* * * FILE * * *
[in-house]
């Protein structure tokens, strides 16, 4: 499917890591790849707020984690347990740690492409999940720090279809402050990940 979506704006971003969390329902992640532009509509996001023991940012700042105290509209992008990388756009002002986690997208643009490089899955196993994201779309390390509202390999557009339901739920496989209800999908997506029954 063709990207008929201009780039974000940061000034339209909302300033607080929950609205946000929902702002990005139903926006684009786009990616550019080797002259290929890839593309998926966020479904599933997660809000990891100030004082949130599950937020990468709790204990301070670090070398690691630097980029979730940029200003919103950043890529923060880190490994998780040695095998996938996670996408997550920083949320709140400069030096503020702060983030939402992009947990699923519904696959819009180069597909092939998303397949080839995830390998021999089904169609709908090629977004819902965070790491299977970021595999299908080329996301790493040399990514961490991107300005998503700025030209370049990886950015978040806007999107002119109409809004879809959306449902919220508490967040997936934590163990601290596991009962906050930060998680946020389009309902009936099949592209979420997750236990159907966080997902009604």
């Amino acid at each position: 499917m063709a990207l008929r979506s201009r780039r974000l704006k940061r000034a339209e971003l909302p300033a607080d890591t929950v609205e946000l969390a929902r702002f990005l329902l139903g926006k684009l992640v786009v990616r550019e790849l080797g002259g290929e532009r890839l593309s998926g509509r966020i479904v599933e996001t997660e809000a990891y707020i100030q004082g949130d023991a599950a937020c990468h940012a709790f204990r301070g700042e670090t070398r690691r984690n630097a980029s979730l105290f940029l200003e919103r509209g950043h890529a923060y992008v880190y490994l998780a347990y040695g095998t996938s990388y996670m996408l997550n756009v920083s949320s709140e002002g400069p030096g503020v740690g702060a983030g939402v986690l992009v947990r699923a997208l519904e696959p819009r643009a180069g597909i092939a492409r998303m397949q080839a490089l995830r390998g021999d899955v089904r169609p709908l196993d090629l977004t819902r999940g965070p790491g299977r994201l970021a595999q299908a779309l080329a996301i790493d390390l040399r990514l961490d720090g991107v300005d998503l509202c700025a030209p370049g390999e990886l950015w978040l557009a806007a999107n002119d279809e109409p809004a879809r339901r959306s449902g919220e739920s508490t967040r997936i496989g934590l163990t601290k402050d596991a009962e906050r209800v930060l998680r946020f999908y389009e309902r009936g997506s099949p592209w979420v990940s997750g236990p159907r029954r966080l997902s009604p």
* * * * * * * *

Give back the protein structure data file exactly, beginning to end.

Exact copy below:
[in-house]
């Protein structure tokens, strides 16, 4: 499917890591790849707020984690347990740690492409999940720090279809402050990940 979506704006971003969390329902992640532009509509996001023991940012700042105290509209992008990388756009002002986690997208643009490089899955196993994201779309390390509202390999557009339901739920496989209800999908997506029954 063709990207008929201009780039974000940061000034339209909302300033607080929950609205946000929902702002990005139903926006684009786009990616550019080797002259290929890839593309998926966020479904599933997660809000990891100030004082949130599950937020990468709790204990301070670090070398690691630097980029979730940029200003919103950043890529923060880190490994998780040695095998996938996670996408997550920083949320709140400069030096503020702060983030939402992009947990699923519904696959819009180069597909092939998303397949080839995830390998021999089904169609709908090629977004819902965070790491299977970021595999299908080329996301790493040399990514961490991107300005998503700025030209370049990886950015978040806007999107002119109409809004879809959306449902919220508490967040997936934590163990601290596991009962906050930060998680946020389009309902009936099949592209979420997750236990159907966080997902009604």
């Amino acid at each position: 499917m063709a990207l008929r979506s201009r780039r974000l704006k940061r000034a339209e971003l909302p300033a607080d890591t929950v609205e946000l969390a929902r702002f990005l329902l139903g926006k684009l992640v786009v990616r550019e790849l080797g002259g290929e532009r890839l593309s998926g509509r966020i479904v599933e996001t997660e809000a990891y707020i100030q004082g949130d023991a599950a937020c990468h940012a709790f204990r301070g700042e670090t070398r690691r984690n630097a980029s979730l105290f940029l200003e919103r509209g950043h890529a923060y992008v880190y490994l998780a347990y040695g095998t996938s990388y996670m996408l997550n756009v920083s949320s709140e002002g400069p030096g503020v740690g702060a983030g939402v986690l992009v947990r699923a997208l519904e696959p819009r643009a180069g597909i092939a492409r998303m397949q080839a490089l995830r390998g021999d899955v089904r169609p709908l196993d090629l977004t819902r999940g965070p790491g299977r994201l970021a595999q299908a779309l080329a996301i790493d390390l040399r990514l961490d720090g991107v300005d998503l509202c700025a030209p370049g390999e990886l950015w978040l557009a806007a999107n002119d279809e109409p809004a879809r339901r959306s449902g919220e739920s508490t967040r997936i496989g934590l163990t601290k402050d596991a009962e906050r209800v930060l998680r946020f999908y389009e309902r009936g997506s099949p592209w979420v990940s997750g236990p159907r029954r966080l997902s009604p």